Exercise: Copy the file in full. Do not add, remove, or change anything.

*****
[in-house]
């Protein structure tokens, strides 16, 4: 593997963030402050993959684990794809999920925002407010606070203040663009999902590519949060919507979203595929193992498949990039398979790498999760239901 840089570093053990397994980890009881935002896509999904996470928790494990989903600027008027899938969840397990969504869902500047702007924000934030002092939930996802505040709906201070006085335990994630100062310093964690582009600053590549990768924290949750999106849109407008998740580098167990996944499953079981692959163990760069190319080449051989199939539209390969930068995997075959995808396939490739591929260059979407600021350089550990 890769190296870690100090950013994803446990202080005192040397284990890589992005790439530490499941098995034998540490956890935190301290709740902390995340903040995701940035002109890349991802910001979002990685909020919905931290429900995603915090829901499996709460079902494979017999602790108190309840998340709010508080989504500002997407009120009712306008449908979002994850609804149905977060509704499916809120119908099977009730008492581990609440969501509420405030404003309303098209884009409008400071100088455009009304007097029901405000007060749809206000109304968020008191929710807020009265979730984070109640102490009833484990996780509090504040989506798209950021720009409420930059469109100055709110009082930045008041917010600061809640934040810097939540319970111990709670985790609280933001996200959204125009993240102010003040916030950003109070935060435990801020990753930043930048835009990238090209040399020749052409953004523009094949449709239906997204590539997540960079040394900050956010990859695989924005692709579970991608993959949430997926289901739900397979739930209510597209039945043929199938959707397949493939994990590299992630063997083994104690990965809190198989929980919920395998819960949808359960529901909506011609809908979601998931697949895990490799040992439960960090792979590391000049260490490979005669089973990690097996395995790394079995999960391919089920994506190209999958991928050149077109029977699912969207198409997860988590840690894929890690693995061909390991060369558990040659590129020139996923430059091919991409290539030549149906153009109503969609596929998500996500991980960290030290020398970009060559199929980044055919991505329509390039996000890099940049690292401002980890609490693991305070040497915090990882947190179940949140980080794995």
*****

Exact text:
[in-house]
């Protein structure tokens, strides 16, 4: 593997963030402050993959684990794809999920925002407010606070203040663009999902590519949060919507979203595929193992498949990039398979790498999760239901 840089570093053990397994980890009881935002896509999904996470928790494990989903600027008027899938969840397990969504869902500047702007924000934030002092939930996802505040709906201070006085335990994630100062310093964690582009600053590549990768924290949750999106849109407008998740580098167990996944499953079981692959163990760069190319080449051989199939539209390969930068995997075959995808396939490739591929260059979407600021350089550990 890769190296870690100090950013994803446990202080005192040397284990890589992005790439530490499941098995034998540490956890935190301290709740902390995340903040995701940035002109890349991802910001979002990685909020919905931290429900995603915090829901499996709460079902494979017999602790108190309840998340709010508080989504500002997407009120009712306008449908979002994850609804149905977060509704499916809120119908099977009730008492581990609440969501509420405030404003309303098209884009409008400071100088455009009304007097029901405000007060749809206000109304968020008191929710807020009265979730984070109640102490009833484990996780509090504040989506798209950021720009409420930059469109100055709110009082930045008041917010600061809640934040810097939540319970111990709670985790609280933001996200959204125009993240102010003040916030950003109070935060435990801020990753930043930048835009990238090209040399020749052409953004523009094949449709239906997204590539997540960079040394900050956010990859695989924005692709579970991608993959949430997926289901739900397979739930209510597209039945043929199938959707397949493939994990590299992630063997083994104690990965809190198989929980919920395998819960949808359960529901909506011609809908979601998931697949895990490799040992439960960090792979590391000049260490490979005669089973990690097996395995790394079995999960391919089920994506190209999958991928050149077109029977699912969207198409997860988590840690894929890690693995061909390991060369558990040659590129020139996923430059091919991409290539030549149906153009109503969609596929998500996500991980960290030290020398970009060559199929980044055919991505329509390039996000890099940049690292401002980890609490693991305070040497915090990882947190179940949140980080794995």